“The Girl with the Dragon Tattoo,” was written by the Swedish writer, Stieg Larsson, who died shortly after completing the book in 2004. It is a thriller with a powerful financial criminal and the crisis he brings to the financial markets. The resemblance to our current crisis, and Bernard Madoff’s role is eerie. Near the book's close, Larsson speaks of the stock crash:
The Stockholm Stock exchange found itself in freefall and a handful of financial yuppies were threatening to throw themselves out of windows.
And the hero says:
“The idea that Sweden’s economy is headed for a crash is nonsense,” Bloomkvist said.
“We are experiencing the largest single drop in the history of the Swedish stock exchange—and you think that’s nonsense?”
“You have to distinguish between two things—the Swedish economy and the Swedish stock market. The Swedish economy is the sum of all the goods and services that are produced in this country every day . . .. That’s the Swedish economy and it’s just as strong or weak today as it was a week ago. . . . The Swedish Stock Exchange is something very different. There is no economy and no production of goods and services. There are only fantasies in which people from one hour to the next decide that this or that company is worth so many billions. It doesn’t have a thing to do with reality or with the Swedish economy . . .. It only means that a bunch of heavy speculators are now moving their shareholdings from Swedish companies . . . systematically and perhaps deliberately damaging the Swedish economy in order to satisfy profit interests. For at least twenty years, many financial reporters have refrained from scrutinizing [the greatest perpetrator of fraud]. On the contrary, they have actually helped to build up his prestige by publishing brainless, idolatrous portraits. If they had been doing their work properly, we would not find ourselves in this situation today.”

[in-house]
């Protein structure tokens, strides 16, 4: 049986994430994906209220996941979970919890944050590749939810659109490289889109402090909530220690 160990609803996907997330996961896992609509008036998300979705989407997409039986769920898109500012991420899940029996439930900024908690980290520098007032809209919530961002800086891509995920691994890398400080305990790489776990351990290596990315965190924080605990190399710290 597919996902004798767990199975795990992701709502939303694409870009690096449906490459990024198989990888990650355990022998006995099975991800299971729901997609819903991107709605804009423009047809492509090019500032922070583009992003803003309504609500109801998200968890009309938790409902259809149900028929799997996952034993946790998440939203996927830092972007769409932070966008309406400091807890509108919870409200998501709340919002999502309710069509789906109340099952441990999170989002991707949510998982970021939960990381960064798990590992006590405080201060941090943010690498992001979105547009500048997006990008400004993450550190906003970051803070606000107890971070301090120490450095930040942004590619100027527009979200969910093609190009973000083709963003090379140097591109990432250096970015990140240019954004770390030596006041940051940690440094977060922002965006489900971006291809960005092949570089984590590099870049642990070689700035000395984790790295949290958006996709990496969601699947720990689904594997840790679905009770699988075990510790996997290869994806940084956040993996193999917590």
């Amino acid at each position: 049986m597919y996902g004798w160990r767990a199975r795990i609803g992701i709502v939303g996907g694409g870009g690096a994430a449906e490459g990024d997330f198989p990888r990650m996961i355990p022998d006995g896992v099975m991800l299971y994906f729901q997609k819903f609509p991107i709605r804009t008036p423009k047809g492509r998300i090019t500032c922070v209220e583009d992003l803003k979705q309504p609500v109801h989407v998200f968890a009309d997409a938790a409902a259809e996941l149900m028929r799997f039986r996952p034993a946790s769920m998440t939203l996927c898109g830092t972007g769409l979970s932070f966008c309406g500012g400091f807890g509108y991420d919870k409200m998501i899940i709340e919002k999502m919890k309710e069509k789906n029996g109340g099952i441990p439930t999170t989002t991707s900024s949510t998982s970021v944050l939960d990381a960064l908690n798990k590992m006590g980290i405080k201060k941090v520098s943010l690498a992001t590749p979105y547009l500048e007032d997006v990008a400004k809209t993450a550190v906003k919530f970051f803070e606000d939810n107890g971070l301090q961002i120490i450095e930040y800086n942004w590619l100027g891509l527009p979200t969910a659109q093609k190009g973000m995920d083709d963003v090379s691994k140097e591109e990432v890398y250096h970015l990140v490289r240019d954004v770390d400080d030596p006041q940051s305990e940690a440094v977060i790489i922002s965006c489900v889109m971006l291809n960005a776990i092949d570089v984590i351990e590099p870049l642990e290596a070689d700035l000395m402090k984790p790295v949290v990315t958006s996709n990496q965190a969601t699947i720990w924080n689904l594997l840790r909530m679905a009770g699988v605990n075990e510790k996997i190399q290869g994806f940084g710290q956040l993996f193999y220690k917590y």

Conundrums of art
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